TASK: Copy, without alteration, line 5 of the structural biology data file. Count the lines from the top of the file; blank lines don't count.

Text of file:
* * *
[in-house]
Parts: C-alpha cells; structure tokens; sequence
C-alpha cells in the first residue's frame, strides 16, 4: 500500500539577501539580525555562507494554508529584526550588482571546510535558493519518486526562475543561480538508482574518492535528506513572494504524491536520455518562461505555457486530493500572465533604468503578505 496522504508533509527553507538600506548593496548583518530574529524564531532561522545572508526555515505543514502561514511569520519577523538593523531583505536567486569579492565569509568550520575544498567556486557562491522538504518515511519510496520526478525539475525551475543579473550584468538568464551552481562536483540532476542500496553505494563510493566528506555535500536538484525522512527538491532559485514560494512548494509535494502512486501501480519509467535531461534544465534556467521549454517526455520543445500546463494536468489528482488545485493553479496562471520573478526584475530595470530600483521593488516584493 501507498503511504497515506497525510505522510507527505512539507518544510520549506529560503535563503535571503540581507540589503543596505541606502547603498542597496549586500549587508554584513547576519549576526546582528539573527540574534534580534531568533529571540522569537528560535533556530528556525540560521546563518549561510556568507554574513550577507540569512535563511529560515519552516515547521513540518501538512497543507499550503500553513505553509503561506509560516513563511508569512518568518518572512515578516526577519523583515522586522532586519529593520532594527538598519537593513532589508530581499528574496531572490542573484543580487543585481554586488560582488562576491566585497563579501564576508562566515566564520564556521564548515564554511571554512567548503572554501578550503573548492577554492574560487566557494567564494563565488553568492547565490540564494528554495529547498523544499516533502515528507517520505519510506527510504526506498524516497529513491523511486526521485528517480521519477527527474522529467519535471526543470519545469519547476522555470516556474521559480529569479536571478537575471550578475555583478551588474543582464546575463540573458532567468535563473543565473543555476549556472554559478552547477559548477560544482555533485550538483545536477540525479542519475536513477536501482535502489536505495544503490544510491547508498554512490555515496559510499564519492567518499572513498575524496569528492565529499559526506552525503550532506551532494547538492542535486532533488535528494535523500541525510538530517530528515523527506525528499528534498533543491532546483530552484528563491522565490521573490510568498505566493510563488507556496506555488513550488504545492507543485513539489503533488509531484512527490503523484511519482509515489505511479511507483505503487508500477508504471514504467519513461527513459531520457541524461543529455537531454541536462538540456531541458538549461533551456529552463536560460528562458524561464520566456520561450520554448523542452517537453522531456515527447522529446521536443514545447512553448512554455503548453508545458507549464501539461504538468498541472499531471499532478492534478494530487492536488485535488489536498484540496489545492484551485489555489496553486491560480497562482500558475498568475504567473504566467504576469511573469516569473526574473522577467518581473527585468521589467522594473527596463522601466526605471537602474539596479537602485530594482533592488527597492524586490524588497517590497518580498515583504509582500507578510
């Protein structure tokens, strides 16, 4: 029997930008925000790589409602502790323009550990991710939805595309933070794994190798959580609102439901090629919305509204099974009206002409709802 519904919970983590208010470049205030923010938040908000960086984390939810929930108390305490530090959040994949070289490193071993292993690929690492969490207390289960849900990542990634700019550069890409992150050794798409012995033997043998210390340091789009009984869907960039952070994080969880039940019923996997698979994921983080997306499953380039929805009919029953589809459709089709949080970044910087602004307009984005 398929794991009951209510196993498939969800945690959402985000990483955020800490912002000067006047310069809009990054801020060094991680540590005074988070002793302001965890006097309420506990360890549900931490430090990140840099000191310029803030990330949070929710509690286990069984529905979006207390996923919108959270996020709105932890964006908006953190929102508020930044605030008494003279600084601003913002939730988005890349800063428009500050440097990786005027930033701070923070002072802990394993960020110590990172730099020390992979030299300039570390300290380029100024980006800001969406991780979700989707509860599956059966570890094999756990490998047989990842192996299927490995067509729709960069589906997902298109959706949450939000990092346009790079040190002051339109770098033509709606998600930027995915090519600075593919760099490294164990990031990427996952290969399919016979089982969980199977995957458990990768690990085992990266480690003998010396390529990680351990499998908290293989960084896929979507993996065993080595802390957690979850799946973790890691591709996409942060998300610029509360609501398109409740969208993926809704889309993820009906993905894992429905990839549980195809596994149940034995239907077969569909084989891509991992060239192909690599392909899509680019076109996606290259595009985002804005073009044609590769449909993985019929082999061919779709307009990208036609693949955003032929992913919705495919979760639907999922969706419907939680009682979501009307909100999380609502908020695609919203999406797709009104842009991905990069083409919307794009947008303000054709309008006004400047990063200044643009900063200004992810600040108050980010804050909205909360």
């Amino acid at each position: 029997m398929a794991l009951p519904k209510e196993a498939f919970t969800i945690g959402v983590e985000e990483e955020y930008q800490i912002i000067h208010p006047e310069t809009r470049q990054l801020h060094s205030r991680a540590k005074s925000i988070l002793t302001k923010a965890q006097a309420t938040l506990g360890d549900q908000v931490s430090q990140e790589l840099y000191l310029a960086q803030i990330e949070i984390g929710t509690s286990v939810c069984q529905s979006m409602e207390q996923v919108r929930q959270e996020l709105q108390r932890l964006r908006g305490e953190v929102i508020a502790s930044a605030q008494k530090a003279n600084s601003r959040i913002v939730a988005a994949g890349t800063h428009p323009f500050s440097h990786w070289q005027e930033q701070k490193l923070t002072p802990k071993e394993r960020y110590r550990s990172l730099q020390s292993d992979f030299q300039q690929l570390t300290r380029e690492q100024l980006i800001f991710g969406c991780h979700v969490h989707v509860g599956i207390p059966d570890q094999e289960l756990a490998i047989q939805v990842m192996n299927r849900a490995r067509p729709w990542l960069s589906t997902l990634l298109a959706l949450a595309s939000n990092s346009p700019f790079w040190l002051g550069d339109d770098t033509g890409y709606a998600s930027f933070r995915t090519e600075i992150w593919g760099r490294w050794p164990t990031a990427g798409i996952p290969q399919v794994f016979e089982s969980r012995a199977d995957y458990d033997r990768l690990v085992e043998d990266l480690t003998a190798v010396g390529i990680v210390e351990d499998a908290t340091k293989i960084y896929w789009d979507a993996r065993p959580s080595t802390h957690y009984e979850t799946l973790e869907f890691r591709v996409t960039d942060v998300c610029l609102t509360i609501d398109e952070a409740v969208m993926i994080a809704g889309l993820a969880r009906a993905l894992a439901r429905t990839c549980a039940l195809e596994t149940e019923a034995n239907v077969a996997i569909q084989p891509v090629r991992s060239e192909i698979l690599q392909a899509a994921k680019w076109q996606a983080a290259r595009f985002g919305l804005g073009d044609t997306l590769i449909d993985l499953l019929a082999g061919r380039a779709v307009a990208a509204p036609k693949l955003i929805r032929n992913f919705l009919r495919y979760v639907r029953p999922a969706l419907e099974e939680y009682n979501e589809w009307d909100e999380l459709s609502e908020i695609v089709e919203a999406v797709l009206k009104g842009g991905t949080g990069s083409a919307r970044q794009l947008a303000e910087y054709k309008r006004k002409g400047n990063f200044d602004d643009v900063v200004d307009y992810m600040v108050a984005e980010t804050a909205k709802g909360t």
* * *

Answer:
């Amino acid at each position: 029997m398929a794991l009951p519904k209510e196993a498939f919970t969800i945690g959402v983590e985000e990483e955020y930008q800490i912002i000067h208010p006047e310069t809009r470049q990054l801020h060094s205030r991680a540590k005074s925000i988070l002793t302001k923010a965890q006097a309420t938040l506990g360890d549900q908000v931490s430090q990140e790589l840099y000191l310029a960086q803030i990330e949070i984390g929710t509690s286990v939810c069984q529905s979006m409602e207390q996923v919108r929930q959270e996020l709105q108390r932890l964006r908006g305490e953190v929102i508020a502790s930044a605030q008494k530090a003279n600084s601003r959040i913002v939730a988005a994949g890349t800063h428009p323009f500050s440097h990786w070289q005027e930033q701070k490193l923070t002072p802990k071993e394993r960020y110590r550990s990172l730099q020390s292993d992979f030299q300039q690929l570390t300290r380029e690492q100024l980006i800001f991710g969406c991780h979700v969490h989707v509860g599956i207390p059966d570890q094999e289960l756990a490998i047989q939805v990842m192996n299927r849900a490995r067509p729709w990542l960069s589906t997902l990634l298109a959706l949450a595309s939000n990092s346009p700019f790079w040190l002051g550069d339109d770098t033509g890409y709606a998600s930027f933070r995915t090519e600075i992150w593919g760099r490294w050794p164990t990031a990427g798409i996952p290969q399919v794994f016979e089982s969980r012995a199977d995957y458990d033997r990768l690990v085992e043998d990266l480690t003998a190798v010396g390529i990680v210390e351990d499998a908290t340091k293989i960084y896929w789009d979507a993996r065993p959580s080595t802390h957690y009984e979850t799946l973790e869907f890691r591709v996409t960039d942060v998300c610029l609102t509360i609501d398109e952070a409740v969208m993926i994080a809704g889309l993820a969880r009906a993905l894992a439901r429905t990839c549980a039940l195809e596994t149940e019923a034995n239907v077969a996997i569909q084989p891509v090629r991992s060239e192909i698979l690599q392909a899509a994921k680019w076109q996606a983080a290259r595009f985002g919305l804005g073009d044609t997306l590769i449909d993985l499953l019929a082999g061919r380039a779709v307009a990208a509204p036609k693949l955003i929805r032929n992913f919705l009919r495919y979760v639907r029953p999922a969706l419907e099974e939680y009682n979501e589809w009307d909100e999380l459709s609502e908020i695609v089709e919203a999406v797709l009206k009104g842009g991905t949080g990069s083409a919307r970044q794009l947008a303000e910087y054709k309008r006004k002409g400047n990063f200044d602004d643009v900063v200004d307009y992810m600040v108050a984005e980010t804050a909205k709802g909360t």